By Amy Goodman & Denis Moynihan
On a freezing cold day, February 15th, 2003, Harry Belafonte, the legendary singer, actor and activist strode onto a stage outside the United Nations in New York City. Rallies against the imminent U.S. invasion of Iraq were taking place around the globe that day, in what is believed to be the largest mass protest in human history. Belafonte then did what he had been doing for over half a century – he spoke truth to power:
“We stand for peace. We stand for the truth of what is at the heart of the American people.”
Harry Belafonte died this week at the age of 96. Throughout his life, he fought for justice, using his celebrity to support causes from civil rights to anti-colonialist and anti-war movements and Black Lives Matter.
Belafonte continued in that 2003 speech, delivered to several hundred thousand anti-war marchers in New York:
“We were misled by those who created the falseness of the Bay of Tonkin, which falsely led us into a war with Vietnam, a war that we could not and did not win. We lied to the American people about Grenada…about Nicaragua, El Salvador, Cuba and many places in the world. We stand here today to let those people know that America is a vast and diverse country, and we are part of the greater truth of what makes our nation. Dr. King once said that if mankind does not put an end to war, war will put an end to mankind.”
Harry Belafonte was one of Martin Luther King, Jr.’s closest advisors and confidants. He first met King in 1956, during the Montgomery bus boycott. Their initial meeting, slated for 20 minutes, lasted four hours.
“At the end of that meeting, I knew that I would be in his service and focus on the cause of the desegregation movement, the right to vote, and all that he stood for,” Belafonte said at the Sundance Film Festival in 2011, on the Democracy Now! news hour. “Although we understood how perilous the journey would be, we were not quite prepared for all that we had to confront. I think that it was the most important time in my life.”
Thus began a historic friendship that shaped the struggle for desegregation and racial equality. Belafonte knew King like few others. He was loyal to him until the end, when many had abandoned King as his agenda broadened to include fierce opposition to the Vietnam war.
In his memoir, My Song, Belafonte recounts a conversation with King one week before his assassination in Memphis on April 4th, 1968. King was organizing The Poor People’s Campaign, to link and overcome the three evils he saw in our society: racism, militarism, and materialism. As King described the campaign’s strategy, he was challenged by Andrew Young, an advisor who would later become the Mayor of Atlanta and the U.S. Ambassador to the United Nations. Belafonte recounted King’s reply:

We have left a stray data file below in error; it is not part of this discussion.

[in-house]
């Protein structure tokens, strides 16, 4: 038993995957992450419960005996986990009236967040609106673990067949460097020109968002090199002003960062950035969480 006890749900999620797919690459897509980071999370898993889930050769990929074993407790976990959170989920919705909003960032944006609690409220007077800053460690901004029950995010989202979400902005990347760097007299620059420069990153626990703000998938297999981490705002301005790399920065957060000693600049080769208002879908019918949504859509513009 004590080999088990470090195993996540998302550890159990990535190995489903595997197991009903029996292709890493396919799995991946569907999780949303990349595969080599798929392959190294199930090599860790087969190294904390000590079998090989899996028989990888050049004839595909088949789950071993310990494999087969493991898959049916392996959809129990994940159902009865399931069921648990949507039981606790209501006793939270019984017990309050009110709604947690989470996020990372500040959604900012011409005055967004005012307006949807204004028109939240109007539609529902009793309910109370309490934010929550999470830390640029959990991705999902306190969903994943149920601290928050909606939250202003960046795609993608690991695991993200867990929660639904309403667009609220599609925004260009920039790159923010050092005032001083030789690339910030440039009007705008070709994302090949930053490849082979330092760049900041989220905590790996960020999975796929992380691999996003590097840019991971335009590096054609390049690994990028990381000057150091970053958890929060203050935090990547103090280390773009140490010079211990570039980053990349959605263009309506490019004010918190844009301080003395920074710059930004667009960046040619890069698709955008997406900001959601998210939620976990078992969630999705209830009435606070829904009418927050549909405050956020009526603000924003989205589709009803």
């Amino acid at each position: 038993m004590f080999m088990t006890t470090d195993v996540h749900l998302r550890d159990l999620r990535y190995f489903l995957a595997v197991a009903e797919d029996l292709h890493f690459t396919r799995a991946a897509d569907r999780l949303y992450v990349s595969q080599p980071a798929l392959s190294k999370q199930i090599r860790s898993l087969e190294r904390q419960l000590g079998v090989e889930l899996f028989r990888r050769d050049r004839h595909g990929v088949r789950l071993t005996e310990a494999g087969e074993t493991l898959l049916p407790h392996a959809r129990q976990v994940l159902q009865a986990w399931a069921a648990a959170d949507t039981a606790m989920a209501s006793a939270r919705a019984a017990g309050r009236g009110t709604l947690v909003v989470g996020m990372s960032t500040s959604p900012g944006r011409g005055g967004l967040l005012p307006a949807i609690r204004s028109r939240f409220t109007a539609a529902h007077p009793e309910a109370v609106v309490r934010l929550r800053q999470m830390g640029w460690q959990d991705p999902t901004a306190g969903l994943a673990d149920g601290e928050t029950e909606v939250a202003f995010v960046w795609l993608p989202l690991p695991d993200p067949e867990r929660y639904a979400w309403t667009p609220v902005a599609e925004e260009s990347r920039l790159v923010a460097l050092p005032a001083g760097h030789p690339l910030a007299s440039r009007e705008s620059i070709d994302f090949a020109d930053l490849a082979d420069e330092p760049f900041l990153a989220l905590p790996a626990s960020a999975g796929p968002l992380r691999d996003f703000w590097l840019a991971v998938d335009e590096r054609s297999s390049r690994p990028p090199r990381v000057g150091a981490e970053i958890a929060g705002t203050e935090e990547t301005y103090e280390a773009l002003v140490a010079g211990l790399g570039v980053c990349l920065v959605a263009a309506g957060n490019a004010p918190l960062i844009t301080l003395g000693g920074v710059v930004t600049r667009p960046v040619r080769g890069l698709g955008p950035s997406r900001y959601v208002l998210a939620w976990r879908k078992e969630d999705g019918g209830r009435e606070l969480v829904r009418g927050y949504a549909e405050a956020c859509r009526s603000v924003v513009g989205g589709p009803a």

“‘The trouble,’ Martin went on, ‘is that we live in a failed system. Capitalism does not permit an even flow of economic resources. With this system, a small privileged few are rich beyond conscience and almost all others are doomed to be poor at some level…That’s the way the system works. And since we know that the system will not change the rules, we’re going to have to change the system.’”
Dr. King frequently spoke out against capitalism, but this private moment shared by Belafonte shows the depth of his critique. “At heart, Martin was a socialist and a revolutionary thinker,” Belafonte wrote. One week later, King was dead, shot while standing on the balcony of the Lorraine Motel.
Harry Belafonte never relented. He intensified his fight against South African apartheid and the ravages of U.S. imperialism abroad. He challenged those in power regardless of political party, from George W. Bush to Barack Obama, from Donald Trump to Joe Biden.
In 2006, as President George W. Bush’s disastrous war in Iraq was still raging, Belafonte traveled to Venezuela and spoke at a mass rally, standing alongside President Hugo Chavez:
“No matter what the greatest tyrant in the world, the greatest terrorist in the world, George W. Bush, says, we’re here to tell you: Not hundreds, not thousands, but millions of the American people — millions — support your revolution, support your ideas, and, yes, expressing our solidarity with you.”
Not long after, Belafonte was disinvited from speaking at the funeral of his dear friend, Coretta Scott King, as President Bush was going to attend.
Belafonte often told the story of his mentor, the singer and activist Paul Robeson, who told him, “Get them to sing your song and they will want to know you.” As Harry Belafonte is laid to rest, his message still sings out: we cannot rest.